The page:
Choose an Hispanic Serving Institutions
With immigration from Mexico accounting for 26% of all immigration to the U.S. in 2016, and a reported 43% of immigrants speaking Spanish in the household, Hispanic students form the largest subsection of undocumented students working toward a degree in the U.S. For this reason, Hispanic Serving Institutions (HSIs) may represent a uniquely supportive and accessible opportunity for many individuals in this population.
Hispanic Serving Institutions (HSIs) are accredited colleges and universities that serve student bodies with a greater than 25% Hispanic student population. The designation was officially established by Congress in 1992 in order to earmark federal grant funding for the advancement of schools with large Hispanic populations. Federal funding may be used for purposes that include faculty development, administrative management, development of academic programs and curriculum, teaching equipment, renovation, counseling, tutoring, and student support.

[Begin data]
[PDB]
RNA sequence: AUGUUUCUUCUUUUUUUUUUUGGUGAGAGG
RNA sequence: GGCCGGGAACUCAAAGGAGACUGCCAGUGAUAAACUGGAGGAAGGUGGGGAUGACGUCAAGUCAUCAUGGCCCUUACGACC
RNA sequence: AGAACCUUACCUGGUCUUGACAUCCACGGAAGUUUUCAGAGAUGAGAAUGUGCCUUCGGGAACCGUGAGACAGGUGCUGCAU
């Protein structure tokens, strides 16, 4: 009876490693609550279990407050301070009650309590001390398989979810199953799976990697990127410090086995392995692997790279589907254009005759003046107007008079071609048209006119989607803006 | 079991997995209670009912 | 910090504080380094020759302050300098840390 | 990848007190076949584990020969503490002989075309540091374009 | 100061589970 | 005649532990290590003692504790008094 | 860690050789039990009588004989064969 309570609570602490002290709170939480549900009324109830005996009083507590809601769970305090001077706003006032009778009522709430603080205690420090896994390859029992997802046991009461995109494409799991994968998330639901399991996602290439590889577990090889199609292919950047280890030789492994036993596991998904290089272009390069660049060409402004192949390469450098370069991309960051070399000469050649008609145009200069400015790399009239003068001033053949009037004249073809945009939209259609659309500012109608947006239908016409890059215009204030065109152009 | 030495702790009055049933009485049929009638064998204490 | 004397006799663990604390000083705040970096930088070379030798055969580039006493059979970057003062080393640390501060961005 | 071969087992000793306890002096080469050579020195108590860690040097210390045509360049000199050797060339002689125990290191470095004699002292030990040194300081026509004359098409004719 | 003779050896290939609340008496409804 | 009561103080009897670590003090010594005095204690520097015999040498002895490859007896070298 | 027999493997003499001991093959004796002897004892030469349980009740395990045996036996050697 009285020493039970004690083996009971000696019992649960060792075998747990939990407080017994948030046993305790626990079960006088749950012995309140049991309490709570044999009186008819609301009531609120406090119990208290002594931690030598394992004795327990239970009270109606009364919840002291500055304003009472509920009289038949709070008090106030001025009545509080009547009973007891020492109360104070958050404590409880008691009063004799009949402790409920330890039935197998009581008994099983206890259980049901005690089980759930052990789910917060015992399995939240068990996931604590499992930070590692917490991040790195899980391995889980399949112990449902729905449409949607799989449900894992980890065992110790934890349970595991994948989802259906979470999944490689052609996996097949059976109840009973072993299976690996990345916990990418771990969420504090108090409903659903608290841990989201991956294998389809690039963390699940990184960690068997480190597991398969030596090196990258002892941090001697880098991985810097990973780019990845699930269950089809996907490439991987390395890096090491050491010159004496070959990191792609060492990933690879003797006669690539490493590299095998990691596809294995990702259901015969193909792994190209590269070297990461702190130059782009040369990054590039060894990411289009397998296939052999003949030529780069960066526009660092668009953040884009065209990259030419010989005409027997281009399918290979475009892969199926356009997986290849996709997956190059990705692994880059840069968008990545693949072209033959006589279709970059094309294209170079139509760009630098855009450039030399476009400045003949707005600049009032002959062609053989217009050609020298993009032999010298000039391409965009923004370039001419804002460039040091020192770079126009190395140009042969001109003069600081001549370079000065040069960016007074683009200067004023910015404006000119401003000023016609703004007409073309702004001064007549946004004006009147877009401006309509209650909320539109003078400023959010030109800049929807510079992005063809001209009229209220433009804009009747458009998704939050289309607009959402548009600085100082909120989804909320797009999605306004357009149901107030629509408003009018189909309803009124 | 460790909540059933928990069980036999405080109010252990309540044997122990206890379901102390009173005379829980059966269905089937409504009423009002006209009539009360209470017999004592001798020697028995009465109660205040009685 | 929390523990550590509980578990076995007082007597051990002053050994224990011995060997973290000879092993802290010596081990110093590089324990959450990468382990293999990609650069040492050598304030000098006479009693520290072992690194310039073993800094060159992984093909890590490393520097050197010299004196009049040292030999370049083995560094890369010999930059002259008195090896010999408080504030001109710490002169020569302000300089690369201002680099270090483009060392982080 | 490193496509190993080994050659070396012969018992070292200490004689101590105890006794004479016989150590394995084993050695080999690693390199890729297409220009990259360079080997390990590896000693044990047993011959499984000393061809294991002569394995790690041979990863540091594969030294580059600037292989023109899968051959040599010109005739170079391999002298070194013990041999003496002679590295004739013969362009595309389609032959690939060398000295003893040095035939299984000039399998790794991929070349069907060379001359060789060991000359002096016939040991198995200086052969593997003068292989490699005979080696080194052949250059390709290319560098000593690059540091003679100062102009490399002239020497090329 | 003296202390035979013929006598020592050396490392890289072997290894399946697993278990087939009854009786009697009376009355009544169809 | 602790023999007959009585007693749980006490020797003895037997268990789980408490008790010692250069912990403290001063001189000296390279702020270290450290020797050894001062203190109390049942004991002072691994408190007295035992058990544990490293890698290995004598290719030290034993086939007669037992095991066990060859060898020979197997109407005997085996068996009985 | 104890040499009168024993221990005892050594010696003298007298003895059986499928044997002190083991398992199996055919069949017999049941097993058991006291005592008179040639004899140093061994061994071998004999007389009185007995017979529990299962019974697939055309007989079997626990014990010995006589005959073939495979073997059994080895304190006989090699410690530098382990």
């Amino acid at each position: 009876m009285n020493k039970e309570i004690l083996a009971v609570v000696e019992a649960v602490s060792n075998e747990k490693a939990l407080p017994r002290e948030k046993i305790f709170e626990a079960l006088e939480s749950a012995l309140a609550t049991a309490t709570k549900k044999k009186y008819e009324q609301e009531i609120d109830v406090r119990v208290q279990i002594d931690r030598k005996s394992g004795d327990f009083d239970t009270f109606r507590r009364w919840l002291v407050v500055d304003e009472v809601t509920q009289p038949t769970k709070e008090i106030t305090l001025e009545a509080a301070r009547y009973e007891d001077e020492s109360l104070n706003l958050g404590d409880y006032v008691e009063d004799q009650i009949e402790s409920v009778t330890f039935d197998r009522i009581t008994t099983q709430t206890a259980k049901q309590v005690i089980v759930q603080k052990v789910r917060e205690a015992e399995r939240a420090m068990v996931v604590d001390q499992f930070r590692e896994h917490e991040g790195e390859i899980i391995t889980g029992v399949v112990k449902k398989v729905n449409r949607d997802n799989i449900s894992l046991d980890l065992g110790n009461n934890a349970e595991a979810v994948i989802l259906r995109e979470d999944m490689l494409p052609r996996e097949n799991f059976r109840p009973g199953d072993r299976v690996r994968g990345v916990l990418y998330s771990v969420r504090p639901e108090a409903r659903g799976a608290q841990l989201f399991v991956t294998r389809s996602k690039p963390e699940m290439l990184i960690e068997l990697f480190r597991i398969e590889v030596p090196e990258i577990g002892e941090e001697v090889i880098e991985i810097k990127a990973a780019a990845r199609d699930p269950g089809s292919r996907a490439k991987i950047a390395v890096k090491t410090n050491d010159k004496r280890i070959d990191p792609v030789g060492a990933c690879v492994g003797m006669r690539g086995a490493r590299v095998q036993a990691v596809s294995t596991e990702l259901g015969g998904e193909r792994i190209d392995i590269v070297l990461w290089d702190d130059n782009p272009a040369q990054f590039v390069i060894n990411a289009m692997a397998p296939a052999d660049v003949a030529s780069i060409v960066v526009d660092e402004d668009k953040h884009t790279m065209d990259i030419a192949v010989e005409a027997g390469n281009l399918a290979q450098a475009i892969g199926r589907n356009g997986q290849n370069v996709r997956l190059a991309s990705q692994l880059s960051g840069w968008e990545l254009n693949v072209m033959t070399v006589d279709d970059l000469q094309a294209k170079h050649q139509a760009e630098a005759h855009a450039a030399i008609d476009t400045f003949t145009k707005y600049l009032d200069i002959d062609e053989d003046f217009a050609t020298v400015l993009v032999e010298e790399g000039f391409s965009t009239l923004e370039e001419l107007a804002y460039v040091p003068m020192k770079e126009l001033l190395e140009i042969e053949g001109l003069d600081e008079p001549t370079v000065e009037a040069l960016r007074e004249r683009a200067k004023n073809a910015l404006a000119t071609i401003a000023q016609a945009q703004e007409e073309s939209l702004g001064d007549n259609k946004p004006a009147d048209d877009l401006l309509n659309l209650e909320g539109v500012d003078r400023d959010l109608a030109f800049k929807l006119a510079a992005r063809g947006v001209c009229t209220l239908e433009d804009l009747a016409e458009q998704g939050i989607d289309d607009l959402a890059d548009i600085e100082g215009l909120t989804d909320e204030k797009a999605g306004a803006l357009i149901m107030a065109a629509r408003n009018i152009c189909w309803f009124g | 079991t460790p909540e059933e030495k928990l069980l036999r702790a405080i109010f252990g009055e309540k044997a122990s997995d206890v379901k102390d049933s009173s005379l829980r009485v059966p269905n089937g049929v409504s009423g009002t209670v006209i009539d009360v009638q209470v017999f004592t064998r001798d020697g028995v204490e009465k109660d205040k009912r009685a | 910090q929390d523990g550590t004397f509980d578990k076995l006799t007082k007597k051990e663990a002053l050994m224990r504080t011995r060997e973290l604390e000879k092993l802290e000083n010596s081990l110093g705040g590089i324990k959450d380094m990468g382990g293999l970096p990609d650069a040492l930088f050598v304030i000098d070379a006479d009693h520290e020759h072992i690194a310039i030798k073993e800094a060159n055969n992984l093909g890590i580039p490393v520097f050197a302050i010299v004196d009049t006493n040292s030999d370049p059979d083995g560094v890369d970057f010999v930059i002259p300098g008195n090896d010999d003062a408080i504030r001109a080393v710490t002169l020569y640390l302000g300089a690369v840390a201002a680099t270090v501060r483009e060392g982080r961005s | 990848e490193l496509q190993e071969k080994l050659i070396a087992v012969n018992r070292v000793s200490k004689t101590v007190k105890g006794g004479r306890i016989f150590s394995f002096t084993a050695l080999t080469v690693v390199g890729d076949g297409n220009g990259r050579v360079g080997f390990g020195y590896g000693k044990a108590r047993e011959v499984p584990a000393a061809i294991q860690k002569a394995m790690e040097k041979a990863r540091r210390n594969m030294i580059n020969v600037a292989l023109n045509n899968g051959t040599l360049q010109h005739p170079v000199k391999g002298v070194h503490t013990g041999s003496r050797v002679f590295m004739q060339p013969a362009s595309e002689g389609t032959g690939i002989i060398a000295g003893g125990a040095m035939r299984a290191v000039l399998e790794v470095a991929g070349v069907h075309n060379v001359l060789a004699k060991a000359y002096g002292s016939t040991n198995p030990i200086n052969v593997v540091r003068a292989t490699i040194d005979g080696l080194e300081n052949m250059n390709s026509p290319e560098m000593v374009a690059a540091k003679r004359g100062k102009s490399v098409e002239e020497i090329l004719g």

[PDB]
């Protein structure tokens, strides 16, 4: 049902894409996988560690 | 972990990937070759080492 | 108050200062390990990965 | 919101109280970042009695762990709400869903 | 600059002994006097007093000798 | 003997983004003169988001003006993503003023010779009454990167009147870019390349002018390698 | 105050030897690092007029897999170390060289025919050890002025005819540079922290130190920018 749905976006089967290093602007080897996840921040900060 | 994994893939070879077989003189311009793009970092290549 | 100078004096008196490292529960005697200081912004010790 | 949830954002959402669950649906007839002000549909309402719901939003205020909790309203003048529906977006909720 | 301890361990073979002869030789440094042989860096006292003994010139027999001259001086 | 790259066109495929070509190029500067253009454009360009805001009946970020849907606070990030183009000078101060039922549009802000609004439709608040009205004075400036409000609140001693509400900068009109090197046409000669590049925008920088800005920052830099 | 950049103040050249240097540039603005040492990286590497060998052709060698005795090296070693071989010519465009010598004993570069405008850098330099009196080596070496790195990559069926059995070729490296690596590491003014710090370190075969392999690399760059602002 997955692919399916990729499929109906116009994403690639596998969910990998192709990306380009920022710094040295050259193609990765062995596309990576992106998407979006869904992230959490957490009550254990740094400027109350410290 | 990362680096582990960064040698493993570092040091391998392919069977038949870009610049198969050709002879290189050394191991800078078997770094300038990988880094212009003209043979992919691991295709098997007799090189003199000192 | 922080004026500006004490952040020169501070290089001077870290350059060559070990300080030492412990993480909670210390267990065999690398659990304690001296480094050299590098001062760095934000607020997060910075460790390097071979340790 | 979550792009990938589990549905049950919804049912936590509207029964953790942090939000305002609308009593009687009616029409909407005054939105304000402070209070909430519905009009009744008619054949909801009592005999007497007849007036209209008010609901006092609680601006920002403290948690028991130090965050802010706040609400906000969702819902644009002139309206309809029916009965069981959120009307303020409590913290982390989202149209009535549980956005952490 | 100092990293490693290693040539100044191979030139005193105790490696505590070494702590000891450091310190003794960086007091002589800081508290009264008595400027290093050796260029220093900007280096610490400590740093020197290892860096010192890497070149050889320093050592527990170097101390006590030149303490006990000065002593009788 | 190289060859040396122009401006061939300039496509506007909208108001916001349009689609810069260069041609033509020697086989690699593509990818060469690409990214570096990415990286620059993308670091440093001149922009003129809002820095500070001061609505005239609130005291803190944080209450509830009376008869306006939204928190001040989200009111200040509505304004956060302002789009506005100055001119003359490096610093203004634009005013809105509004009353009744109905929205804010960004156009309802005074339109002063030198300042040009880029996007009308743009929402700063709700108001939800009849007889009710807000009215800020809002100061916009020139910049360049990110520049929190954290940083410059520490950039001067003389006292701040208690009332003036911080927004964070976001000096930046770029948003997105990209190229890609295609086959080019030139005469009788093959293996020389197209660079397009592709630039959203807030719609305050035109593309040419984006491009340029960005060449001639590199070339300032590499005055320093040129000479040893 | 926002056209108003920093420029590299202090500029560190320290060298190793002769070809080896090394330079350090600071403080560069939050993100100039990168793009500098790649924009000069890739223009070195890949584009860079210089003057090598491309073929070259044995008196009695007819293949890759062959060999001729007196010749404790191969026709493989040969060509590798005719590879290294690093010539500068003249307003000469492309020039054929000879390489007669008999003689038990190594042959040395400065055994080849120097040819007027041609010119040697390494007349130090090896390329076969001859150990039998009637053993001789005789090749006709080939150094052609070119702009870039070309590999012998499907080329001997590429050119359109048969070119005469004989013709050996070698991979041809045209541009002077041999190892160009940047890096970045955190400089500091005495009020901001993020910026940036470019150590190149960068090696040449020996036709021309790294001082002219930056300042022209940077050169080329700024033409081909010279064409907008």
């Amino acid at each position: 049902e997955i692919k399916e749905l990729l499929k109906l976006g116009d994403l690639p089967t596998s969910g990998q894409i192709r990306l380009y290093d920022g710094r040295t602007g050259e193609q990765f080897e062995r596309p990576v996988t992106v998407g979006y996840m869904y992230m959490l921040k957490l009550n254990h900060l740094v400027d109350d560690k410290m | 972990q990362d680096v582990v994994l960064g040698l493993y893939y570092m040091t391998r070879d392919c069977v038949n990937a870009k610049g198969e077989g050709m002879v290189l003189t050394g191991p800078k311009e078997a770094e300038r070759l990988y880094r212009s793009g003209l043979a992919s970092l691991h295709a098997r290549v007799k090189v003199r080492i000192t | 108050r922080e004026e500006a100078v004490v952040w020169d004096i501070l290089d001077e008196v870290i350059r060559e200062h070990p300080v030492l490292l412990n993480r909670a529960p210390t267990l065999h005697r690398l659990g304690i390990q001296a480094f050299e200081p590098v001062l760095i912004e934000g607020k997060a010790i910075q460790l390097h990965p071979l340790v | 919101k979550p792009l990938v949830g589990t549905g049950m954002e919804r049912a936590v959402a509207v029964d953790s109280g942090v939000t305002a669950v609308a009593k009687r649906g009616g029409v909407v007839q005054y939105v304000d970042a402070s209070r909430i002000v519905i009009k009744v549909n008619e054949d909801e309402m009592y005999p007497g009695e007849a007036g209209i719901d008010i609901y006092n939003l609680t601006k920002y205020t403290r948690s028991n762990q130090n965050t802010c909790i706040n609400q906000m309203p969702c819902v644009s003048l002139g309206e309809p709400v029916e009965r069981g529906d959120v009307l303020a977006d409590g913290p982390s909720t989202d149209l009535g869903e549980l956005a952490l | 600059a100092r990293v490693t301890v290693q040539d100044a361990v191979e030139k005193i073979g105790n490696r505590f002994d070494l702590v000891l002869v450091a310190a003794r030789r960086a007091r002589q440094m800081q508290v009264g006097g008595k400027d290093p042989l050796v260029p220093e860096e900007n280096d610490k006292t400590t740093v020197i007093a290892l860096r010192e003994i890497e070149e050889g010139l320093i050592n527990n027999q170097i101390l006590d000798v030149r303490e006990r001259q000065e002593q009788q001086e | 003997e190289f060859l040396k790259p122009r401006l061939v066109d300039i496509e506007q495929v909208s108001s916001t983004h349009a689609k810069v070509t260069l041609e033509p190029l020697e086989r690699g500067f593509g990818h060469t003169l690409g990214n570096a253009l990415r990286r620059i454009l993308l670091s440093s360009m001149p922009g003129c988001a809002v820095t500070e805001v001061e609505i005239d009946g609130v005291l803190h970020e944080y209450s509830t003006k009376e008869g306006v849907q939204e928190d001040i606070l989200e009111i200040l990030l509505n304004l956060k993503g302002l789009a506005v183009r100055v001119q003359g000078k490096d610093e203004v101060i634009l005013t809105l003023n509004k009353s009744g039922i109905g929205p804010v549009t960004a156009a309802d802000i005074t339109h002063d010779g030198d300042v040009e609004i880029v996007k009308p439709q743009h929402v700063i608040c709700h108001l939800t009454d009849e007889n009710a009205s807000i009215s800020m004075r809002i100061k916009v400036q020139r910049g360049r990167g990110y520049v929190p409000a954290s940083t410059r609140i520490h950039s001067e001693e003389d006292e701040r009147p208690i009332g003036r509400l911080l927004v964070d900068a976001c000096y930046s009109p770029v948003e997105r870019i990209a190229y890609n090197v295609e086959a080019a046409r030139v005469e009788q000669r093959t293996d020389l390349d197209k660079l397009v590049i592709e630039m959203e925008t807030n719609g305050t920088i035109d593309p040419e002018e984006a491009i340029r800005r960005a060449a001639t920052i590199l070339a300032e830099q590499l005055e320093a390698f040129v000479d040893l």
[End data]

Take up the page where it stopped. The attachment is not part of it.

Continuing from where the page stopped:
HSIs may be particularly sympathetic to and accommodating of your needs if you are an undocumented student of Hispanic background. HSIs may be either two-year or four-year programs, and many offer online courses and degrees. Check here for complete list of HSIs as of the 2016-2017 academic year.
The Hispanic Association of Colleges and Universities (HACU) is also a great resource for exploring HSIs. The HACU is the leading association of HSIs and the organization responsible for helping to create the HSI designation through advocacy and political action. In addition to these activities, the HACU helps to provide scholarships, create job opportunities, and provide critical education and information on issues impacting Hispanic Americans and, specifically, Hispanic students.